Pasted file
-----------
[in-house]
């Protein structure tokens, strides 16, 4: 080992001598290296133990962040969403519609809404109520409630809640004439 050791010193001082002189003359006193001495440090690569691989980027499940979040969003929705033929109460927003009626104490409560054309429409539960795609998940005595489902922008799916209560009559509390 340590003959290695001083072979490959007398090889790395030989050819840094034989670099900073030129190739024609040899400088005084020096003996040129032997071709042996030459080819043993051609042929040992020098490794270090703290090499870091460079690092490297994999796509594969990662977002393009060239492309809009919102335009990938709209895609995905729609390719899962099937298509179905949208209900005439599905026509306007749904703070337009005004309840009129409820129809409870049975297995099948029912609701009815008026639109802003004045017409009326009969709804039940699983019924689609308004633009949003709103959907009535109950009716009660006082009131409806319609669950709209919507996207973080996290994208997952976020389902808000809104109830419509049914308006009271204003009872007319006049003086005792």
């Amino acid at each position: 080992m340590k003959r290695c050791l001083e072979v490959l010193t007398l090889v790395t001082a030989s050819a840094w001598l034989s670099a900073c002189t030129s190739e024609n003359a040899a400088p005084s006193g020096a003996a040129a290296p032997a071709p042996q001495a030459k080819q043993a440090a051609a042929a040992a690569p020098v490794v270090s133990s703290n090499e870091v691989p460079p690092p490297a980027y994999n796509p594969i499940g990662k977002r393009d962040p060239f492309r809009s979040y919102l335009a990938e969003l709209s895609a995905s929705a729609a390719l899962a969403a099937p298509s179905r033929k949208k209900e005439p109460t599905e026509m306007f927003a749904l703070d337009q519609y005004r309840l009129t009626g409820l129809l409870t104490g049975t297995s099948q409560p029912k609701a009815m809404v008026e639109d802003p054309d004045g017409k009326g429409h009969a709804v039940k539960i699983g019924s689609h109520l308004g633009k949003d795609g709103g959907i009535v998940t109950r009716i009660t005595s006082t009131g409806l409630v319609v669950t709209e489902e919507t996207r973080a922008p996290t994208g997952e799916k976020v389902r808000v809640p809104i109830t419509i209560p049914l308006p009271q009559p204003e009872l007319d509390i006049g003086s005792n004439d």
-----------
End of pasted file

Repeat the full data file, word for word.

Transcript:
[in-house]
């Protein structure tokens, strides 16, 4: 080992001598290296133990962040969403519609809404109520409630809640004439 050791010193001082002189003359006193001495440090690569691989980027499940979040969003929705033929109460927003009626104490409560054309429409539960795609998940005595489902922008799916209560009559509390 340590003959290695001083072979490959007398090889790395030989050819840094034989670099900073030129190739024609040899400088005084020096003996040129032997071709042996030459080819043993051609042929040992020098490794270090703290090499870091460079690092490297994999796509594969990662977002393009060239492309809009919102335009990938709209895609995905729609390719899962099937298509179905949208209900005439599905026509306007749904703070337009005004309840009129409820129809409870049975297995099948029912609701009815008026639109802003004045017409009326009969709804039940699983019924689609308004633009949003709103959907009535109950009716009660006082009131409806319609669950709209919507996207973080996290994208997952976020389902808000809104109830419509049914308006009271204003009872007319006049003086005792």
């Amino acid at each position: 080992m340590k003959r290695c050791l001083e072979v490959l010193t007398l090889v790395t001082a030989s050819a840094w001598l034989s670099a900073c002189t030129s190739e024609n003359a040899a400088p005084s006193g020096a003996a040129a290296p032997a071709p042996q001495a030459k080819q043993a440090a051609a042929a040992a690569p020098v490794v270090s133990s703290n090499e870091v691989p460079p690092p490297a980027y994999n796509p594969i499940g990662k977002r393009d962040p060239f492309r809009s979040y919102l335009a990938e969003l709209s895609a995905s929705a729609a390719l899962a969403a099937p298509s179905r033929k949208k209900e005439p109460t599905e026509m306007f927003a749904l703070d337009q519609y005004r309840l009129t009626g409820l129809l409870t104490g049975t297995s099948q409560p029912k609701a009815m809404v008026e639109d802003p054309d004045g017409k009326g429409h009969a709804v039940k539960i699983g019924s689609h109520l308004g633009k949003d795609g709103g959907i009535v998940t109950r009716i009660t005595s006082t009131g409806l409630v319609v669950t709209e489902e919507t996207r973080a922008p996290t994208g997952e799916k976020v389902r808000v809640p809104i109830t419509i209560p049914l308006p009271q009559p204003e009872l007319d509390i006049g003086s005792n004439d």